Overall, the roads throughout Wyoming and the rest of the country are becoming safer. However, data from the National Highway Traffic Safety Administration suggests fatalities involving large trucks are on the rise. According to NHTSA figures, vehicle traffic fatalities decreased by nearly 2 percent in 2017. Fatal collisions with larger vehicles, on the other hand, spiked by nearly 10 percent over the prior year.
While about 37,800 people were killed in vehicle crashes in 2016, this figure dropped to approximately 37,100 in 2017. The same year also saw fewer speeding-related, pedestrian and cyclist fatalities. Less encouraging, however, is the fact that more than 4,700 people perished in large vehicle trucking accidents in 2017. This was nearly 400 more fatalities than the previous year. For the purposes of the report, "large vehicles" are defined as trucks with a gross vehicle weight rating exceeding 10,000 pounds. Multi-vehicle crashes with large trucks involved also increased by almost 9 percent.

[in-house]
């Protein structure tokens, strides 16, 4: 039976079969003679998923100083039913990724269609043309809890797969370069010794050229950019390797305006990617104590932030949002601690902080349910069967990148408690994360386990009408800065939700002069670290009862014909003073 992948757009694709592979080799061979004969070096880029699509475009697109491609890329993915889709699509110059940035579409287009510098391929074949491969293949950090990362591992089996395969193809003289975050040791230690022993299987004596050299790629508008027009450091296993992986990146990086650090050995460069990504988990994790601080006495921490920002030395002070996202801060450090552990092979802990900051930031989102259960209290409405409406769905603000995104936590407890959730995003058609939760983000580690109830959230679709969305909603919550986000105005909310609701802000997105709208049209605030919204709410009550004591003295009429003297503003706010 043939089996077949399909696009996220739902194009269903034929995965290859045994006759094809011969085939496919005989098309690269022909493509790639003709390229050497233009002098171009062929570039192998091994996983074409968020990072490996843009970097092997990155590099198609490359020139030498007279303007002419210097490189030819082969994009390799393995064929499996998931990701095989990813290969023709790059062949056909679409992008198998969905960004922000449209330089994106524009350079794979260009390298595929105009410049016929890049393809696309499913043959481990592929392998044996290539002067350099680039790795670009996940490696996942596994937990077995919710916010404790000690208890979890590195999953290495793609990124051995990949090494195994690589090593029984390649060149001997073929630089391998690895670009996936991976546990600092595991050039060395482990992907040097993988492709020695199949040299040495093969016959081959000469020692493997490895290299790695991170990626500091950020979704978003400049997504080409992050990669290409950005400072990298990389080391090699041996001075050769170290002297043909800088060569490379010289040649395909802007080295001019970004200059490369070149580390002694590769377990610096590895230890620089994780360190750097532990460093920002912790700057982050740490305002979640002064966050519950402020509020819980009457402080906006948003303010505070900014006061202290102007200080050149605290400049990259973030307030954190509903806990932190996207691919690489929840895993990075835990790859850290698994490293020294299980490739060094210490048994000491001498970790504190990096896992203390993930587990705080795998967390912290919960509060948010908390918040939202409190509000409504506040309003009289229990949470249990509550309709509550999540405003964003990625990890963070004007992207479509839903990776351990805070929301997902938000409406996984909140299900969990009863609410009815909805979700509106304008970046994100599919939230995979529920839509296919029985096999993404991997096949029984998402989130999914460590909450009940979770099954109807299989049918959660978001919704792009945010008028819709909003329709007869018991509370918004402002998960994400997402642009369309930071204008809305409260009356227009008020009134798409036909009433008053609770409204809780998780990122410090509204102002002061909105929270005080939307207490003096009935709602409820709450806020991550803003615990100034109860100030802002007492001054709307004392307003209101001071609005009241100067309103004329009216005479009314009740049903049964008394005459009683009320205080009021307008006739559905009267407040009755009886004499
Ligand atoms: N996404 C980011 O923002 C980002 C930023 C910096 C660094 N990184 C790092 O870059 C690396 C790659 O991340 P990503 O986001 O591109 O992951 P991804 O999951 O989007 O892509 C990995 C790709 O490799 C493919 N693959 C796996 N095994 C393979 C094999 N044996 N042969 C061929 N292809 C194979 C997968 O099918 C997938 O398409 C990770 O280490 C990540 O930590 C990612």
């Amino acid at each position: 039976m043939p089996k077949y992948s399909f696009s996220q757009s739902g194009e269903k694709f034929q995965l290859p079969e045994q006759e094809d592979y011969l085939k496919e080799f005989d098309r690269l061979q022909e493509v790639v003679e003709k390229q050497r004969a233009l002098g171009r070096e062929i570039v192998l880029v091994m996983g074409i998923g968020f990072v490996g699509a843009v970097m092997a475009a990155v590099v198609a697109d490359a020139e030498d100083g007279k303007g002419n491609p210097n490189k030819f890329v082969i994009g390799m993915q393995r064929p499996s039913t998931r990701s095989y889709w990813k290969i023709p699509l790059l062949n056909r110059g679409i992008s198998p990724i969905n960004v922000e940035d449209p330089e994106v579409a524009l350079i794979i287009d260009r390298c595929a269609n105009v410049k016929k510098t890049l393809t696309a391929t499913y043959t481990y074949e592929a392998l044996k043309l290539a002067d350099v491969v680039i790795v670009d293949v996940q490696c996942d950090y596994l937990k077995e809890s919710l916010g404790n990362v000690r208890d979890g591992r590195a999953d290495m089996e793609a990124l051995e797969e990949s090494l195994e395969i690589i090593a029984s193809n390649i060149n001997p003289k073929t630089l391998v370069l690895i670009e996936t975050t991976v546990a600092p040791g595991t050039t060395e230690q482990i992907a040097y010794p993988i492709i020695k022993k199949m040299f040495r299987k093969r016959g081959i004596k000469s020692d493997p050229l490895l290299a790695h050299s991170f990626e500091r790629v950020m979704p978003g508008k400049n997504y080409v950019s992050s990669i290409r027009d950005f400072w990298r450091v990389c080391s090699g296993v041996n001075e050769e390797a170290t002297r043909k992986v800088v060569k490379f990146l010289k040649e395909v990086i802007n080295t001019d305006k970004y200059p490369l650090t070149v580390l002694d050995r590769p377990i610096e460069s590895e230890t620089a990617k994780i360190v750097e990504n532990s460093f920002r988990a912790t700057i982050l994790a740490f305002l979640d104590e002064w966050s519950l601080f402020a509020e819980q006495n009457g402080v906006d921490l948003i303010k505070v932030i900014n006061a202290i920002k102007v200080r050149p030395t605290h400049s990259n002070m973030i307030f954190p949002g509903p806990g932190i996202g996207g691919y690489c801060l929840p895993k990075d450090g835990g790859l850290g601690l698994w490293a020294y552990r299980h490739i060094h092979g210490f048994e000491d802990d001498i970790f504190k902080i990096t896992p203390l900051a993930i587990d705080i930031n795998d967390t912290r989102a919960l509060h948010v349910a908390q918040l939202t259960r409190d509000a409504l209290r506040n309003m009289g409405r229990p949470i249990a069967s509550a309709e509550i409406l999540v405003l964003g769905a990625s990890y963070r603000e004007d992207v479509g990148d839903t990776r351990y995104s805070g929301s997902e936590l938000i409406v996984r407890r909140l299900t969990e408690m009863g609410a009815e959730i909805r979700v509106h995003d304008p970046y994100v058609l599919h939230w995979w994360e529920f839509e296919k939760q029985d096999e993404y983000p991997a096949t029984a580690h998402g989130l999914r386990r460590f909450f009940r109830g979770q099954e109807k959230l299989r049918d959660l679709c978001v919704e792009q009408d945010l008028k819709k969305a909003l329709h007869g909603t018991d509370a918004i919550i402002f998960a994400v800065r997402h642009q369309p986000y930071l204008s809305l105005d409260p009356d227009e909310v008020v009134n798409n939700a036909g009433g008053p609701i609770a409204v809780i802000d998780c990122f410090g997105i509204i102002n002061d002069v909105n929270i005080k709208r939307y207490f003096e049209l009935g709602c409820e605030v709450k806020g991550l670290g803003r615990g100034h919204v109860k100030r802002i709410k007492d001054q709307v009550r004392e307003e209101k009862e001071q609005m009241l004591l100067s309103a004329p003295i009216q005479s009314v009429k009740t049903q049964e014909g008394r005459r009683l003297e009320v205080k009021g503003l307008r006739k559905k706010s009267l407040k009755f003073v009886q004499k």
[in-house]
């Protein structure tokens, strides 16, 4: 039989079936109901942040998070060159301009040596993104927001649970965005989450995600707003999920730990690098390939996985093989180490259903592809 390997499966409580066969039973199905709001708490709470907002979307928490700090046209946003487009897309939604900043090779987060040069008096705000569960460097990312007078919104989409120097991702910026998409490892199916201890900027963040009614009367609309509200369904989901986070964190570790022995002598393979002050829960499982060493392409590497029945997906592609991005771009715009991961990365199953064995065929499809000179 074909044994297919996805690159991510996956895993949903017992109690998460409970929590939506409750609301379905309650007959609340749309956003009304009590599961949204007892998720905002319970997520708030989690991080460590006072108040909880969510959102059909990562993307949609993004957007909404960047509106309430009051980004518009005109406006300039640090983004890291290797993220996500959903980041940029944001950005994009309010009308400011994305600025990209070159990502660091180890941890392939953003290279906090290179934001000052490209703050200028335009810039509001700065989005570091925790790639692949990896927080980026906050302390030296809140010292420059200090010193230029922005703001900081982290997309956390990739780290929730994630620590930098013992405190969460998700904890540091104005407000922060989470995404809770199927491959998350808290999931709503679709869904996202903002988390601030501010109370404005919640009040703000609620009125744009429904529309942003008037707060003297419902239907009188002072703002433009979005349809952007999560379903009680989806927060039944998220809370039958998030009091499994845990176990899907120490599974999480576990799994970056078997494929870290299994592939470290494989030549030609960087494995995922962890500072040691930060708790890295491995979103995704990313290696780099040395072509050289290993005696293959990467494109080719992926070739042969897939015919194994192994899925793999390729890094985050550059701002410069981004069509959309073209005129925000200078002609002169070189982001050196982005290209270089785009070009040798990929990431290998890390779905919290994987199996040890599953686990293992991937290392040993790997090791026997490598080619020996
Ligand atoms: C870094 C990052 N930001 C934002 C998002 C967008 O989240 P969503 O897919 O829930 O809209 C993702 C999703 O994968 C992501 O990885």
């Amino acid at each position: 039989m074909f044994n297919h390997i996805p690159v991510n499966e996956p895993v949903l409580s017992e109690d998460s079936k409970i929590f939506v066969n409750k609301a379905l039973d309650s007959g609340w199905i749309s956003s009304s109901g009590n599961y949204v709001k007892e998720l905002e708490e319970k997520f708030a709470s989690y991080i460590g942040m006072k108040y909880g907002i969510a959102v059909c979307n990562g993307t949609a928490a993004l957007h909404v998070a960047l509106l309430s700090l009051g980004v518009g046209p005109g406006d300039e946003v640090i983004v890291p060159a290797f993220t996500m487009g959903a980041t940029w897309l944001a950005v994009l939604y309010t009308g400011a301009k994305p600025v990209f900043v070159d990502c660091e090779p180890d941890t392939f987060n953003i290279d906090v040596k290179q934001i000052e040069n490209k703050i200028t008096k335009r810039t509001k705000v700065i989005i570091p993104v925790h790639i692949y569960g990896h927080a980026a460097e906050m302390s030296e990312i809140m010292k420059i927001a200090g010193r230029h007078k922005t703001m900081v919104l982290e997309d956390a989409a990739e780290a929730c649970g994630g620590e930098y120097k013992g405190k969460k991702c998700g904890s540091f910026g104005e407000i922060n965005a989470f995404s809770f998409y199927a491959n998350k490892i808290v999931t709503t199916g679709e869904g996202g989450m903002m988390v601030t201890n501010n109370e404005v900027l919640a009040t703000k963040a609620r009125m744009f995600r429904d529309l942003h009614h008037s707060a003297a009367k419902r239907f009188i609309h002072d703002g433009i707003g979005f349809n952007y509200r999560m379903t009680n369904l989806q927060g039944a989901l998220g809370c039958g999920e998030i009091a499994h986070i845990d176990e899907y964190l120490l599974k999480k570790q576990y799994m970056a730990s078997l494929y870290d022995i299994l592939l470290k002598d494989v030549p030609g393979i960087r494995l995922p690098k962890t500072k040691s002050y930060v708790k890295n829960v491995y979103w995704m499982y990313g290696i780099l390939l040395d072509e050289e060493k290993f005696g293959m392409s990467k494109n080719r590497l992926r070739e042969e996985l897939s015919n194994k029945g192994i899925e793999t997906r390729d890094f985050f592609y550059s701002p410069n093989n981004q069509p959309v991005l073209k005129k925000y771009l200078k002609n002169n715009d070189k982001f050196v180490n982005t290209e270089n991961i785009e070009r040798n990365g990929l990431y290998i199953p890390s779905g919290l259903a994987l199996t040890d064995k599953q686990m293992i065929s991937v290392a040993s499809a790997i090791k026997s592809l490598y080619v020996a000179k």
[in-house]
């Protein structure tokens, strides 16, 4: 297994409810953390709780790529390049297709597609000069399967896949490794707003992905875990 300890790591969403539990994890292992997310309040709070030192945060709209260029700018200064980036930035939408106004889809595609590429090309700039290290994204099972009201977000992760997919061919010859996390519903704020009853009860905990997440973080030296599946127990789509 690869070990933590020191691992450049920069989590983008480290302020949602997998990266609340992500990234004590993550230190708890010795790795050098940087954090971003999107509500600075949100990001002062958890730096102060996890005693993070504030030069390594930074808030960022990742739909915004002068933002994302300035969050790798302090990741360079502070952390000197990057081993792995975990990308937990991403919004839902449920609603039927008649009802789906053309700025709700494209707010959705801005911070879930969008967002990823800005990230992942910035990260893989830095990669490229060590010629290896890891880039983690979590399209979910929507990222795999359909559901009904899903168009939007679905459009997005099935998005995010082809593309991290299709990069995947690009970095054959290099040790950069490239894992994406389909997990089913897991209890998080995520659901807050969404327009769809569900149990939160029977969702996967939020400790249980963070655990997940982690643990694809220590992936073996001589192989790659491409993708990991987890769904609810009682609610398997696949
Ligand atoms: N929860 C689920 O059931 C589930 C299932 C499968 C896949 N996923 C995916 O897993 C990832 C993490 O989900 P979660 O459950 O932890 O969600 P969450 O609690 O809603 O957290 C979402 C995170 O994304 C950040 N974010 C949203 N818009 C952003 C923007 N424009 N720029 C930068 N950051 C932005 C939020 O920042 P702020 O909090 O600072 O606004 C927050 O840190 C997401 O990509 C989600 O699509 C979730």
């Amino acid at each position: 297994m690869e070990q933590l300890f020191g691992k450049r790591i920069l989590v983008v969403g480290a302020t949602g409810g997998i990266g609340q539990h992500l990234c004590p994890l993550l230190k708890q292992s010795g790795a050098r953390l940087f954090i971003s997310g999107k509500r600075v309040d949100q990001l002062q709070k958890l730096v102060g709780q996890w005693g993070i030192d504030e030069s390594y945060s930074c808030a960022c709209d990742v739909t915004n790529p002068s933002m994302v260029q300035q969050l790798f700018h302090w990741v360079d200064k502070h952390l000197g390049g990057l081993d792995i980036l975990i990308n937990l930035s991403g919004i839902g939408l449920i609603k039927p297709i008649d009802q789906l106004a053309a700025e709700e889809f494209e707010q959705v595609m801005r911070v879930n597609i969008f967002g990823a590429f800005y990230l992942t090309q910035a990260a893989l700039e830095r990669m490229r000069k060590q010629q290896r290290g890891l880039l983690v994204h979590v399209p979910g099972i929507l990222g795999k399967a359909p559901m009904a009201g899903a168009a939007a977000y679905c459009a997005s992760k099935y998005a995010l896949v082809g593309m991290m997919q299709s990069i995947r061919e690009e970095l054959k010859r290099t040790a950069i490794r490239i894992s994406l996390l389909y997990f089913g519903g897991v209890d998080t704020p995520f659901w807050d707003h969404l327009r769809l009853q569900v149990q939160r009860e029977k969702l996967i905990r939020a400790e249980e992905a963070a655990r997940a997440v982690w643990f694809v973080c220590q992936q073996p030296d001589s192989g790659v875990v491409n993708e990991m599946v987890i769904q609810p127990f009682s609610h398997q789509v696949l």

Additionally, NHTSA data showed a 16 percent increase in the deaths of large truck occupants. An administrator from the Federal Motor Carrier Safety Administration noted that most fatalities involved trucks weighing less than 26,000 pounds. Some vehicles within this weight range may not be regulated by the FMCSA, the administrator said. He further added that the number of deaths involving vehicles between 10,000 and 14,000 pounds doubled in a comparison of year-over-year data.
Whether serious injuries or fatalities are involved in a truck-related crash, a personal injury lawyer can help victims or survivors explore their legal options, especially if driver negligence is suspected. During the investigation phase, an attorney may look at digital logs of driving hours and vehicle inspection and maintenance records to identify possible irregularities or violations of industry regulations. This information is sometimes used to determine if some type of negligence might have been involved.